(Click image for movie due to David Rogers, Vanderbilt University. A human neutrophil chases Staphylococcus aureus microorganisms among red blood cells.)

    An even more intriguing situation arises when a cluster of cells execute collective migration, which plays prominent roles in a variety of biological processes ranging from wound healing to neural crest cell migration during embryonic development. How do the cells interact among themselves and coordinate their movement? What signaling proteins and pathways are involved, and how do the chemical signaling interact with mechanotransduction? We have proposed a hypothesis of collective migration as an emergent behavior based on contact inhibition of locomotion and co-attraction, and used it to explain the spontaneous migration of a cell cluster in a confined geometry and the group advantage in chemotaxis. The movie below illustrates a simulation of spontaneous collective migration in a confined corridor:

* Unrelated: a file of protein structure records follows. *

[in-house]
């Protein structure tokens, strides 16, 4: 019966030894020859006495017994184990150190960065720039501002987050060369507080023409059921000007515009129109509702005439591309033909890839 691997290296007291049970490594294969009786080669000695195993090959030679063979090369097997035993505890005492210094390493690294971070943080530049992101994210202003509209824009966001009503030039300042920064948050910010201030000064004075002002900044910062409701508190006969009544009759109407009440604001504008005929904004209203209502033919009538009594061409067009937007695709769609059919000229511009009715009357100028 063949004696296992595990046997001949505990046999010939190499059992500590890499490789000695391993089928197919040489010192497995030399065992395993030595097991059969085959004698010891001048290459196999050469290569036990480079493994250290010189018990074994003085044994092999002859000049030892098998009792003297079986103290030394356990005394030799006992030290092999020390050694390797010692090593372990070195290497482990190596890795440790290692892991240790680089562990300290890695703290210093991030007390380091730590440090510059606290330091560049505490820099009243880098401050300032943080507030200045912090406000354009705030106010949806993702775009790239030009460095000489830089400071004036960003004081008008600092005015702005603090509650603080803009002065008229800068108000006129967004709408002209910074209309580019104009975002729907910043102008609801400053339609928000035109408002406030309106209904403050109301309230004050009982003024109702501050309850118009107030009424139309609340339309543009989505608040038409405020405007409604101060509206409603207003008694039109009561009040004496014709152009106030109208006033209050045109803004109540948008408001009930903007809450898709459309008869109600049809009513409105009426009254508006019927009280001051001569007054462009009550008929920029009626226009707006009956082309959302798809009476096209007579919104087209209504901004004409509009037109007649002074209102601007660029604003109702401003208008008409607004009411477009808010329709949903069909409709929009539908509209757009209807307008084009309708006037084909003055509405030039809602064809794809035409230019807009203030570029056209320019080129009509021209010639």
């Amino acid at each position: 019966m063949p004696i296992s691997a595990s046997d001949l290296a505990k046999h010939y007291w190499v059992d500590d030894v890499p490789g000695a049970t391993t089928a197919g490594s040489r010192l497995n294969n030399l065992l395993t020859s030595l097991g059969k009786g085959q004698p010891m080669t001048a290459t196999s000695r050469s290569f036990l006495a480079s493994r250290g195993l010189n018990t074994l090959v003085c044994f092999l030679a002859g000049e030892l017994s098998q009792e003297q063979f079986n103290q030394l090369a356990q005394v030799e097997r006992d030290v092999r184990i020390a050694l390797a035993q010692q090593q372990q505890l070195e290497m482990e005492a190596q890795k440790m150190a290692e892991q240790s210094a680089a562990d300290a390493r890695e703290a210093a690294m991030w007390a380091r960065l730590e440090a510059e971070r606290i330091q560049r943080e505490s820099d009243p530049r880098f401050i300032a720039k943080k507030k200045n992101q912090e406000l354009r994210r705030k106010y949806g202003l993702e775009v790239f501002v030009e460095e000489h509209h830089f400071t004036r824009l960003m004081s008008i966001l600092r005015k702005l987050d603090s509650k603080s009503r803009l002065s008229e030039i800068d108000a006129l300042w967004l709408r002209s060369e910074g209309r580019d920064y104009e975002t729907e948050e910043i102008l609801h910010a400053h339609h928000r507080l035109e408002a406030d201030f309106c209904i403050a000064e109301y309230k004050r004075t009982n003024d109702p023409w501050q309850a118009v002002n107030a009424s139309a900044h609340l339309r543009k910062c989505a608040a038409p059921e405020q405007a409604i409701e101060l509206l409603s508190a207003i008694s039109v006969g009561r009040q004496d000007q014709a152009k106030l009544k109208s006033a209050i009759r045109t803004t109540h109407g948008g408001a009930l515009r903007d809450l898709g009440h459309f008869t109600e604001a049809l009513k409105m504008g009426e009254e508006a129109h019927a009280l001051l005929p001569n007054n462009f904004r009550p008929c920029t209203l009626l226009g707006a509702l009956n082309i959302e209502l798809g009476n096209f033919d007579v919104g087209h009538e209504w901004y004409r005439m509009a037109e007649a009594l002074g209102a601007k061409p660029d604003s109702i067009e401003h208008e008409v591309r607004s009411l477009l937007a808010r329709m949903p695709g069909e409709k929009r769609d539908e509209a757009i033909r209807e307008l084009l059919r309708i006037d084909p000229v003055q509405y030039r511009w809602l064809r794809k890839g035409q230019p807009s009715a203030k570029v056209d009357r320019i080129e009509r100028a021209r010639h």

(Simulation of the spontaneous migration of a cluster of 49 neural crest cells in a channel. Blue/red lines pointing outward/inward indicate, respectively, the local Rac1/RhoA levels on the cell membrane.)

    (A neutrophil traversing a microfluidic channel with a contraction. The color indicates the magnitude of the membrane modulus as the cell fluidizes and later activates.)

    (A typical simulation of the stretching of a red blood cell by an optical tweezer. The color indicates the magnitude of instantaneous velocity.)

Department of ChBE / Department of Mathematics / Fluids Lab / James J. Feng / Research